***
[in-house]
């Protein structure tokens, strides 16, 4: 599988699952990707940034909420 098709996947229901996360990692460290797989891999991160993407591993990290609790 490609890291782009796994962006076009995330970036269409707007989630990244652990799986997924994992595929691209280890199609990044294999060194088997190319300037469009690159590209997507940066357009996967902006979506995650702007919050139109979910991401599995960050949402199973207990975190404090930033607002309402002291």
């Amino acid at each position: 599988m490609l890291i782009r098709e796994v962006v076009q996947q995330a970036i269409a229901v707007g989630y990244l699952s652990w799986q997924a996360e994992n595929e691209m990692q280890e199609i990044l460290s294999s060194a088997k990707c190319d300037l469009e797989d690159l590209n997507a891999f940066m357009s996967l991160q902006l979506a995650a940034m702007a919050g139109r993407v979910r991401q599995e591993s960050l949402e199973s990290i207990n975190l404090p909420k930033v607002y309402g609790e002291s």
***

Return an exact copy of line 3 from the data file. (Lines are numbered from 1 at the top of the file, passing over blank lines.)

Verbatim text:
């Amino acid at each position: 599988m490609l890291i782009r098709e796994v962006v076009q996947q995330a970036i269409a229901v707007g989630y990244l699952s652990w799986q997924a996360e994992n595929e691209m990692q280890e199609i990044l460290s294999s060194a088997k990707c190319d300037l469009e797989d690159l590209n997507a891999f940066m357009s996967l991160q902006l979506a995650a940034m702007a919050g139109r993407v979910r991401q599995e591993s960050l949402e199973s990290i207990n975190l404090p909420k930033v607002y309402g609790e002291s």